|Page 7 of 87:||               |
|Index||867 reviews in total|
*** This review may contain spoilers ***
The plot of this movie just blew me away...It was just awesome. Then the acting was great for a non-all star cast, and Tarantino executed it very well. My impression on the movie changed, because I heard it had banned in other countries for violence, but there wasn't that much. I thought it was going to have a ton of action and stuff, but it was really just a cool movie with some pretty awesome scenes in it. I thought some parts were funny, some parts were smart, some parts were sad, and some parts were just cool. That's why I like Tarantino, most of his films blend so much stuff into them, this is one of those. Also, the ending of Reservoir Dogs has to be one of the best endings to a movie I have ever seen. Overall, great movie.9/10.
*** This review may contain spoilers ***
I have all ways liked Quentin Tarantino's work but I have to put an
empathizes on the word 'liked' not loved. He certainly has changed the
way movies are made and perceived but I have to disagree with a lot of
people who consider him to be one of the greatest director's of all
time. I don't want to anger his fans because they are plentiful and are
all ways very passionate about their hero but I think Reservoir Dogs is
actually superior to the much more loved Pulp Fiction.
Reservoir Dogs is simplicity it's self, it's a robbery and crime film where we don't see any robberies or crimes being committed. I actually kind of liked this, because it highlights Tarantino's terrific dialouge and the stellar performances by the cast. Since we don't get to see this diamond heist, the movie becomes more thrilling psychologically because the viewer is forced to imply much in his head. Don't get me wrong, the film is still gruesome but the thrills come from the aftershocks not the actions like in Tarantino's other flicks. In many ways this helps the character development because it is easy for a criminal to act tough but when they are at hell's door we see the people they really are. The emotions and real personalities under the tough guy attitude are what these characters are. In only one instance does the character not go through a massive change and that character is Mr.Blonde. Blonde is a psychopath down to the bone and this is demonstrated by the infamous ear scene("You'll never be able to listen to the oldies station the same way again").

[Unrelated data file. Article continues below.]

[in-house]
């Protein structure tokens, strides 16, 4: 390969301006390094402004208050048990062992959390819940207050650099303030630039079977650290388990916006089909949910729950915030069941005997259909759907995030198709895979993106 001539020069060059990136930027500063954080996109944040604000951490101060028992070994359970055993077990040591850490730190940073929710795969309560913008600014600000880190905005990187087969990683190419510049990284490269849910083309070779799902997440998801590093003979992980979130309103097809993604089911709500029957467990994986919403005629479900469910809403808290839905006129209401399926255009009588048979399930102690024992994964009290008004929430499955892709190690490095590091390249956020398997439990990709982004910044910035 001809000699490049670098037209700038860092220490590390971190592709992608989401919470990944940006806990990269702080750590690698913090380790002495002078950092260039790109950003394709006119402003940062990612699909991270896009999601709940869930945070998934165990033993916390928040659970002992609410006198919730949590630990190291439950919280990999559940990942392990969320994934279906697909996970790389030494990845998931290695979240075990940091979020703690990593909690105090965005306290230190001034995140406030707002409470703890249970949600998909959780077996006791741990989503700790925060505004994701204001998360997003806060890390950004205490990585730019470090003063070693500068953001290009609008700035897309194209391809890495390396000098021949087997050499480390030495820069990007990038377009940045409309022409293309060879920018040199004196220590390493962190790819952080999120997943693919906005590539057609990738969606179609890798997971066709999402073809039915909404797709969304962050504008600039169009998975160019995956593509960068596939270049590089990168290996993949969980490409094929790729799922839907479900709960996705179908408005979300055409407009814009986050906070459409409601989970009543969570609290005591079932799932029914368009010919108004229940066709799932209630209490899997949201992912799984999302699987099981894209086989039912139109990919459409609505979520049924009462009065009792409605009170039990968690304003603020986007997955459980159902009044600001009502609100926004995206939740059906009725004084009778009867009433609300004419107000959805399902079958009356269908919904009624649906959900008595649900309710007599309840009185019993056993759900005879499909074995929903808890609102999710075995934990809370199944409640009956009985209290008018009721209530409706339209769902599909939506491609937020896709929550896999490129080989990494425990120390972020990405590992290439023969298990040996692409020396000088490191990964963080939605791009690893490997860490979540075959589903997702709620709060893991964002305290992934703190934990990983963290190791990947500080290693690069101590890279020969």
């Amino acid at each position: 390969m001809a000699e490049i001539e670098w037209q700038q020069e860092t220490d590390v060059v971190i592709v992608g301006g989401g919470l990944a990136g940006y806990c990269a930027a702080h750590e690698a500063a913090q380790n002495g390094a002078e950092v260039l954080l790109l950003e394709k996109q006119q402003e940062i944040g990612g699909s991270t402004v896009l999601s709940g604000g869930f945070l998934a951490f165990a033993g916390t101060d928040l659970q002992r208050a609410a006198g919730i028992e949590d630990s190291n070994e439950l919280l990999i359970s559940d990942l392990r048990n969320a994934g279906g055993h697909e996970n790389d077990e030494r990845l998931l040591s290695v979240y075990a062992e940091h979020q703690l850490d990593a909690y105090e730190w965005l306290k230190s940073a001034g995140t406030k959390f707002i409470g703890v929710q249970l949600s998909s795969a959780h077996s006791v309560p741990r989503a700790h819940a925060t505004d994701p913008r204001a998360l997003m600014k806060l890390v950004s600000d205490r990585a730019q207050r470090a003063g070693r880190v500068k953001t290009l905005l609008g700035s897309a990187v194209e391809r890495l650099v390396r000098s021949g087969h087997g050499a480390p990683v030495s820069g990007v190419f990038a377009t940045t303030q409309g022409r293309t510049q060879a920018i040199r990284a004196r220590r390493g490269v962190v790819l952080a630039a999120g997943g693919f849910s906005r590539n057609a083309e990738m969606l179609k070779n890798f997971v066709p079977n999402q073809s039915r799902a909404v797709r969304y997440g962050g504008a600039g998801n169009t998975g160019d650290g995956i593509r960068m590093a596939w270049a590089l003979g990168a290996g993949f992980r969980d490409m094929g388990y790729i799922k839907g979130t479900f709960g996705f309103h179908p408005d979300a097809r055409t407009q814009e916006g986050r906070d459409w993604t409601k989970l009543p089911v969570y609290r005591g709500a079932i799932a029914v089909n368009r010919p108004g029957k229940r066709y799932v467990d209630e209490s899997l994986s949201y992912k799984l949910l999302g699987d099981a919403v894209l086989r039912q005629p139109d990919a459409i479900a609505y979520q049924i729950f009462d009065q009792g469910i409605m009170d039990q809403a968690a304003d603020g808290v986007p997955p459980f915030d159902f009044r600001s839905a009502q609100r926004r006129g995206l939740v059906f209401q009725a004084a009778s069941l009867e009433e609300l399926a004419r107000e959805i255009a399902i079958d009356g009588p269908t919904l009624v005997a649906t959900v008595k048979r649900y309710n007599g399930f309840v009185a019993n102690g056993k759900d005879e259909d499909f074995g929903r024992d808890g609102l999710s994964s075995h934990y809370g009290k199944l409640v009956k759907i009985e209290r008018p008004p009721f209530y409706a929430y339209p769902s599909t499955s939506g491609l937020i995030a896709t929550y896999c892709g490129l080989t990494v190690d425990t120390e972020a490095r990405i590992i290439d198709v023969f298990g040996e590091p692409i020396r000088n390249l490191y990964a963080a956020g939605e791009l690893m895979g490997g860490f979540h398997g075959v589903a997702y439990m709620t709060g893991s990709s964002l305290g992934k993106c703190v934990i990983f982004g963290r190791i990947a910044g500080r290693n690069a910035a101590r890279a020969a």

Much is made of the fact that the lead gangster,Joe Cabot, gives every member of his team an alias. Each man ceases to be a man and instead becomes a color. Cabot says that it will help if they are caught so no one can be double crossed, which is really a smart plan but it backfires when it becomes apparent that one of the men is a police informant who tipped off the LAPD before the robbery could be completed. There's a traitor in the mix and these men need some sort of unity if they are to make it out alive.
Reservoir Dogs is one of the best told stories captured on film. Tarantino succeeds at taking something so familiar and turning it on its head until it becomes new and exciting again.
Now don't think I'm being biased on my opinion because Quentin Tarantino is my favorite writer/director hands down, but you've gotta admit, this is one awesome movie. Another thing that makes this so special is that this is the first movie I've ever seen. But enough about that. This movie is down right amazing. The performances (especially by Harvey Keitel, Tim Roth, and Michael Madsen, who plays a convincing psychopath) we're incredible. Also great and original, was the plot (about a bunch of criminals who team up to commit a diamond heist, but turning on each other when it goes haywire), but most of all, the script was the glue that held the movie together. It was funny, cool, pop cultered, and vulgar. The only thing that let me down was the short length (compared to other Quentin Tarantino epics), and the ending, but overall, it was a fantastic movie experience and one of the best movies ever made! Watch it!
A gang of thieves carry out an armed robbery on a Diamond warehouse.
The police are after them so quickly that they suspect they have a rat
in their company. This film starts right after the robbery, with
flashbacks to before the robbery, and to the planning of the crime.
After reading this plot, you know this is not your average crime film. In fact, I thought this film was about the whole diamond heist and that there will be a twist ending on who's the rat. It's absolutely nothing like that.
Although an original way to make this film, this film is mostly boring, with an exception on the prologue of the film which I found entertaining for some reason. This film is very violent and bloody with shooting here and there and yelling about this and that. That's about it with the film.